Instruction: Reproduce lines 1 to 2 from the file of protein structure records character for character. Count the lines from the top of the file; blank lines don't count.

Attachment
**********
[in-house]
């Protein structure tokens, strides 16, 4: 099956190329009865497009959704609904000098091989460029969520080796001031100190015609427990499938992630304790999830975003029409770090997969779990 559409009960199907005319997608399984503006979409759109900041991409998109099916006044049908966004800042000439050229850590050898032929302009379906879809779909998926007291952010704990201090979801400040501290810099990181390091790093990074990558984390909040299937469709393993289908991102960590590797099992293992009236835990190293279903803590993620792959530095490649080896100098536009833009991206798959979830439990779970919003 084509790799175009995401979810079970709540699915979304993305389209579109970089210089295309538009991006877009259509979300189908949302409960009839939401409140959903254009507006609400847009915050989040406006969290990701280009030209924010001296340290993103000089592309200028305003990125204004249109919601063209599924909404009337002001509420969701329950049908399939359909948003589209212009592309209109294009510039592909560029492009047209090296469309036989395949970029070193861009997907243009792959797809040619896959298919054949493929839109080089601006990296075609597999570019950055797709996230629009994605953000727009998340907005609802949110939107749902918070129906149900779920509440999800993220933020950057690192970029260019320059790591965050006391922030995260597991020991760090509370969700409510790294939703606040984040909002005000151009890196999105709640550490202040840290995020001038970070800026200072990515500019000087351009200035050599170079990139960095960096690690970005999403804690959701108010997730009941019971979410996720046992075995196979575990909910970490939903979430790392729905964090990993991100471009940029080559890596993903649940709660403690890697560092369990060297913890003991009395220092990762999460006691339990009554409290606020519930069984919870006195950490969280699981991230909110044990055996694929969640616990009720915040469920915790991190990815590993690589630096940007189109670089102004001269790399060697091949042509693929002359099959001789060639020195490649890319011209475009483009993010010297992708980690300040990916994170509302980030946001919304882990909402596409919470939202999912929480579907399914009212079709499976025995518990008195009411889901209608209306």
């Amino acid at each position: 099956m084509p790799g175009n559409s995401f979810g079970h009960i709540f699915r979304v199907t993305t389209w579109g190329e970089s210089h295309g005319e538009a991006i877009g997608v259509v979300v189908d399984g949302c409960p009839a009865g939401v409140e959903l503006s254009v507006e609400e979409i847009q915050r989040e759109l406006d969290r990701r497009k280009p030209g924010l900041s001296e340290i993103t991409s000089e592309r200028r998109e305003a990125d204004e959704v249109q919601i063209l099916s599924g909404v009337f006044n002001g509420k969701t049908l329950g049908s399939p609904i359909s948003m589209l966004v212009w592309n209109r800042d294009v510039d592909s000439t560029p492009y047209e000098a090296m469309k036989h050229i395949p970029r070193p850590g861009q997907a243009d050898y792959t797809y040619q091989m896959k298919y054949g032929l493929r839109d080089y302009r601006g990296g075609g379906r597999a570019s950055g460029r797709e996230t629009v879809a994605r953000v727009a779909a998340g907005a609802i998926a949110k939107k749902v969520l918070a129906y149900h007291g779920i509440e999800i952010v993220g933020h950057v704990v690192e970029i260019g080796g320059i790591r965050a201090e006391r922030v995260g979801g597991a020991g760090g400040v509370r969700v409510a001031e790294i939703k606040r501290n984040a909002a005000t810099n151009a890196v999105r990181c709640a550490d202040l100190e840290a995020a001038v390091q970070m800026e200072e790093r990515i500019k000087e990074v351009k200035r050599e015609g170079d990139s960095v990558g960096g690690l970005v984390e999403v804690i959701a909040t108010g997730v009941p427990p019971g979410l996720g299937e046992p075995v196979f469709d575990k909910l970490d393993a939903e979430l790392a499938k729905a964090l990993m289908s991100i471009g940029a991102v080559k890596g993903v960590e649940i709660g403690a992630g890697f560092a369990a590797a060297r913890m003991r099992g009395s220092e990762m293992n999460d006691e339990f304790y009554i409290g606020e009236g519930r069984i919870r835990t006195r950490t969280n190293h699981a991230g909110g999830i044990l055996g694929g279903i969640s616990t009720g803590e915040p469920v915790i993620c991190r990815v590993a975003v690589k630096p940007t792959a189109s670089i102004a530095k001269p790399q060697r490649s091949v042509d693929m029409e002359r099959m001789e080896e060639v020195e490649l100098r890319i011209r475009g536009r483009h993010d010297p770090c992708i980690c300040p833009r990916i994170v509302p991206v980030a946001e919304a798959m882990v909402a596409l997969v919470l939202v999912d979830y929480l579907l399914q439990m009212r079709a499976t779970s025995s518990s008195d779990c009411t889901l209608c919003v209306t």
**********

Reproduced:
[in-house]
């Protein structure tokens, strides 16, 4: 099956190329009865497009959704609904000098091989460029969520080796001031100190015609427990499938992630304790999830975003029409770090997969779990 559409009960199907005319997608399984503006979409759109900041991409998109099916006044049908966004800042000439050229850590050898032929302009379906879809779909998926007291952010704990201090979801400040501290810099990181390091790093990074990558984390909040299937469709393993289908991102960590590797099992293992009236835990190293279903803590993620792959530095490649080896100098536009833009991206798959979830439990779970919003 084509790799175009995401979810079970709540699915979304993305389209579109970089210089295309538009991006877009259509979300189908949302409960009839939401409140959903254009507006609400847009915050989040406006969290990701280009030209924010001296340290993103000089592309200028305003990125204004249109919601063209599924909404009337002001509420969701329950049908399939359909948003589209212009592309209109294009510039592909560029492009047209090296469309036989395949970029070193861009997907243009792959797809040619896959298919054949493929839109080089601006990296075609597999570019950055797709996230629009994605953000727009998340907005609802949110939107749902918070129906149900779920509440999800993220933020950057690192970029260019320059790591965050006391922030995260597991020991760090509370969700409510790294939703606040984040909002005000151009890196999105709640550490202040840290995020001038970070800026200072990515500019000087351009200035050599170079990139960095960096690690970005999403804690959701108010997730009941019971979410996720046992075995196979575990909910970490939903979430790392729905964090990993991100471009940029080559890596993903649940709660403690890697560092369990060297913890003991009395220092990762999460006691339990009554409290606020519930069984919870006195950490969280699981991230909110044990055996694929969640616990009720915040469920915790991190990815590993690589630096940007189109670089102004001269790399060697091949042509693929002359099959001789060639020195490649890319011209475009483009993010010297992708980690300040990916994170509302980030946001919304882990909402596409919470939202999912929480579907399914009212079709499976025995518990008195009411889901209608209306």